3 Ways to Make Cool Photos

3 Ways to Make Cool Photos

Dear friend,

My first camera was one of those Fujifilm disposable cameras that my parents got us kids when we went on a family vacation. Most of those photos turned out pretty bad. I was proud of the fact that I had a camera that I could take pictures with.

My dad got me my next camera when I was about eight. It was a miniature camera.

I’ll give you three guesses as to how fast I lost it. I will say, it was super cute and I was bummed when I misplaced it.

Finally, when I was in middle school, my parents gave me a little digital camera. It was blue and silver.

Around the same time, my mom had me take a kids’ photography class for a week in the summer. I had fun with it, but I didn’t do much with what I learned until I was seventeen.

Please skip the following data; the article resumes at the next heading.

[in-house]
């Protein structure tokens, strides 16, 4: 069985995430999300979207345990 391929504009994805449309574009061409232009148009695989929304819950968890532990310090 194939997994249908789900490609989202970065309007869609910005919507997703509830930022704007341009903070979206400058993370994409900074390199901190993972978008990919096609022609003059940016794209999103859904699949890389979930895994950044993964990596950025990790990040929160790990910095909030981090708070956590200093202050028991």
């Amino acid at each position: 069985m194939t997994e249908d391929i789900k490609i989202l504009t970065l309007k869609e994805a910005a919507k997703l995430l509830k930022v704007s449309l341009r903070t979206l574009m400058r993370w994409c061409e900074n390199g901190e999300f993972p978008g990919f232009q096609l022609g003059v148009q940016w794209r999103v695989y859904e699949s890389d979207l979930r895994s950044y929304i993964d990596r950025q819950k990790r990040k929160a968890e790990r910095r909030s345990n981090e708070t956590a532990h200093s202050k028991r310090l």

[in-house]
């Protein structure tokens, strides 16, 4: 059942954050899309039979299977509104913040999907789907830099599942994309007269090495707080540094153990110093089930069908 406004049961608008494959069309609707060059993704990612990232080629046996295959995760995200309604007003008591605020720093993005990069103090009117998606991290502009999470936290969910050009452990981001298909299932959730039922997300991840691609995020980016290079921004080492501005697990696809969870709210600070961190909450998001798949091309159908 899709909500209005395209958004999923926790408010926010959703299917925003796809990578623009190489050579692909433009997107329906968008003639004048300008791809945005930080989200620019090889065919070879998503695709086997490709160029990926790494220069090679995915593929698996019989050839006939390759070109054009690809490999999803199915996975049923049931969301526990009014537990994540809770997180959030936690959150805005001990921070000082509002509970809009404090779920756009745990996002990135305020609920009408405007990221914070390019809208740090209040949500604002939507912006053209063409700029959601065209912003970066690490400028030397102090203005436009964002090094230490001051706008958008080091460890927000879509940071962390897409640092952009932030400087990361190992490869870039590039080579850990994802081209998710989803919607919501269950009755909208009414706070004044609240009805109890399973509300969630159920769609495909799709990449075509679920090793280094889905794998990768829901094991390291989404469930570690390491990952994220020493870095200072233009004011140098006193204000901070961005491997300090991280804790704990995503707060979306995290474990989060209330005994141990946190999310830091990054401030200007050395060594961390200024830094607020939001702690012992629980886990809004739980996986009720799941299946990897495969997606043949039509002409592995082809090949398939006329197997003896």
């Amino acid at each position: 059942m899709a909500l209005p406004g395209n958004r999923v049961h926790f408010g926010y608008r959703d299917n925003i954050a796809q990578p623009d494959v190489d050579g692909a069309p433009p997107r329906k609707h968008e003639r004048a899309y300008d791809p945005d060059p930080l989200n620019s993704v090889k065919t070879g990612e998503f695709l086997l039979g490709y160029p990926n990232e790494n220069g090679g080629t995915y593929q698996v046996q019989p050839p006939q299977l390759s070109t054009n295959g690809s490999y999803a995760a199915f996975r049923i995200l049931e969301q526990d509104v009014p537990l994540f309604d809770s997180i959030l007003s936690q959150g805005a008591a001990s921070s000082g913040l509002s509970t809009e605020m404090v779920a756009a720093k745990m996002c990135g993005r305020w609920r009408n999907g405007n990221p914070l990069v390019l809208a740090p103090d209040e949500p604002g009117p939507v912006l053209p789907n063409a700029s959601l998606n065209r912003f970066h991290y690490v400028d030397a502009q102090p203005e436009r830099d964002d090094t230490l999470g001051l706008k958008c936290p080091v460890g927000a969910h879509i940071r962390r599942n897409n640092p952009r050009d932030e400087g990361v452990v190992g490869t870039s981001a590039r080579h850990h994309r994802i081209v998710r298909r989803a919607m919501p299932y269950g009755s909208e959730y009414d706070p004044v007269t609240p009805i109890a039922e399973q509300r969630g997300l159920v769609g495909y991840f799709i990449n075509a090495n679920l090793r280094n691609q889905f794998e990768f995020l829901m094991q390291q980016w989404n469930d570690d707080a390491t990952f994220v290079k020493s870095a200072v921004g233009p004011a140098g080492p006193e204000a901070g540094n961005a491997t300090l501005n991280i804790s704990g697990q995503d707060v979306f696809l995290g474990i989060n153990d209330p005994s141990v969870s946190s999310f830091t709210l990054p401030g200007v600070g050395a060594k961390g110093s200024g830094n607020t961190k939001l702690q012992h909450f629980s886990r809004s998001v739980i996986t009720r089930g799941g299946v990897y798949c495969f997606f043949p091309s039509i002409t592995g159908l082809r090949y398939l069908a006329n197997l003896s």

When I was seventeen, I took a year-long college-level graphic design class. In that class, we had a few photography-based projects that I enjoyed.

It inspired me to pull out my camera more often than just the odd vacation. That year, my mom gave me her old Canon DSLR (digital single-lens reflex) camera which was much more powerful than the little digital camera I had up to then. I spent several hours playing with settings and taking pictures of things around the yard to figure out how to get things to look good.

The autumn after I graduated high school, my family and I went on a trip out west to see Yellowstone and Glacier National Park. It was on that trip that I really got to know my camera. There were so many interesting things to see with so many variables that I got to experiment with.

There were many interesting textures that made great macro photography opportunities. I took panoramic photos of stunning scenery. And my family was a great way for me to get fantastic candid pictures.